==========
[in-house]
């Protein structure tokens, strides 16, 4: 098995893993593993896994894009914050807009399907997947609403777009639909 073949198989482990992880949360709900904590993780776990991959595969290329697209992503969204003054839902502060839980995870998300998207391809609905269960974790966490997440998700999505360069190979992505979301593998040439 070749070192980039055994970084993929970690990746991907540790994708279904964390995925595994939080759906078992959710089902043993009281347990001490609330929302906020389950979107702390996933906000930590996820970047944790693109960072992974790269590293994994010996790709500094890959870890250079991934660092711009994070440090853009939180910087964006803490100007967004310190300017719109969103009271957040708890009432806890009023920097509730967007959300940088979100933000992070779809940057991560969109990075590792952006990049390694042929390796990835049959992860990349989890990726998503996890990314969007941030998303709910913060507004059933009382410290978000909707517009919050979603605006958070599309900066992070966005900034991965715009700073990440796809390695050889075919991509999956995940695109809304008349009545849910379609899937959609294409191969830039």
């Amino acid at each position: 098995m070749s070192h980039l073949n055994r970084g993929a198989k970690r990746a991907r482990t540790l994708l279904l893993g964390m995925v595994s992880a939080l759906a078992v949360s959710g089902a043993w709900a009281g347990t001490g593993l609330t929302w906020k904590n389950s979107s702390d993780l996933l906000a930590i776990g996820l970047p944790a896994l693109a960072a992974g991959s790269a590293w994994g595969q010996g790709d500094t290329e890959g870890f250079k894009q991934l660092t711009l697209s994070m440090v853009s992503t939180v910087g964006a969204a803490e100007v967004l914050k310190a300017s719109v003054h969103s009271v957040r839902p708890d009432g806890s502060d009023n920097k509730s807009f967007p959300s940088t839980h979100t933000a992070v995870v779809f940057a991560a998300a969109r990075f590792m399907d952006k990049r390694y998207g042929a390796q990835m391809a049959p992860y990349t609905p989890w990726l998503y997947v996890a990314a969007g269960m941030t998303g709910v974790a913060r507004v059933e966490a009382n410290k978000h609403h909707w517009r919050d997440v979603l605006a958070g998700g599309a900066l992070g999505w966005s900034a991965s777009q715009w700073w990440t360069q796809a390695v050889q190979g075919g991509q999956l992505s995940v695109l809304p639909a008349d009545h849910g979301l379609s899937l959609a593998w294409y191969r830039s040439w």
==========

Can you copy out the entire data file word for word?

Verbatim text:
[in-house]
């Protein structure tokens, strides 16, 4: 098995893993593993896994894009914050807009399907997947609403777009639909 073949198989482990992880949360709900904590993780776990991959595969290329697209992503969204003054839902502060839980995870998300998207391809609905269960974790966490997440998700999505360069190979992505979301593998040439 070749070192980039055994970084993929970690990746991907540790994708279904964390995925595994939080759906078992959710089902043993009281347990001490609330929302906020389950979107702390996933906000930590996820970047944790693109960072992974790269590293994994010996790709500094890959870890250079991934660092711009994070440090853009939180910087964006803490100007967004310190300017719109969103009271957040708890009432806890009023920097509730967007959300940088979100933000992070779809940057991560969109990075590792952006990049390694042929390796990835049959992860990349989890990726998503996890990314969007941030998303709910913060507004059933009382410290978000909707517009919050979603605006958070599309900066992070966005900034991965715009700073990440796809390695050889075919991509999956995940695109809304008349009545849910379609899937959609294409191969830039």
């Amino acid at each position: 098995m070749s070192h980039l073949n055994r970084g993929a198989k970690r990746a991907r482990t540790l994708l279904l893993g964390m995925v595994s992880a939080l759906a078992v949360s959710g089902a043993w709900a009281g347990t001490g593993l609330t929302w906020k904590n389950s979107s702390d993780l996933l906000a930590i776990g996820l970047p944790a896994l693109a960072a992974g991959s790269a590293w994994g595969q010996g790709d500094t290329e890959g870890f250079k894009q991934l660092t711009l697209s994070m440090v853009s992503t939180v910087g964006a969204a803490e100007v967004l914050k310190a300017s719109v003054h969103s009271v957040r839902p708890d009432g806890s502060d009023n920097k509730s807009f967007p959300s940088t839980h979100t933000a992070v995870v779809f940057a991560a998300a969109r990075f590792m399907d952006k990049r390694y998207g042929a390796q990835m391809a049959p992860y990349t609905p989890w990726l998503y997947v996890a990314a969007g269960m941030t998303g709910v974790a913060r507004v059933e966490a009382n410290k978000h609403h909707w517009r919050d997440v979603l605006a958070g998700g599309a900066l992070g999505w966005s900034a991965s777009q715009w700073w990440t360069q796809a390695v050889q190979g075919g991509q999956l992505s995940v695109l809304p639909a008349d009545h849910g979301l379609s899937l959609a593998w294409y191969r830039s040439w």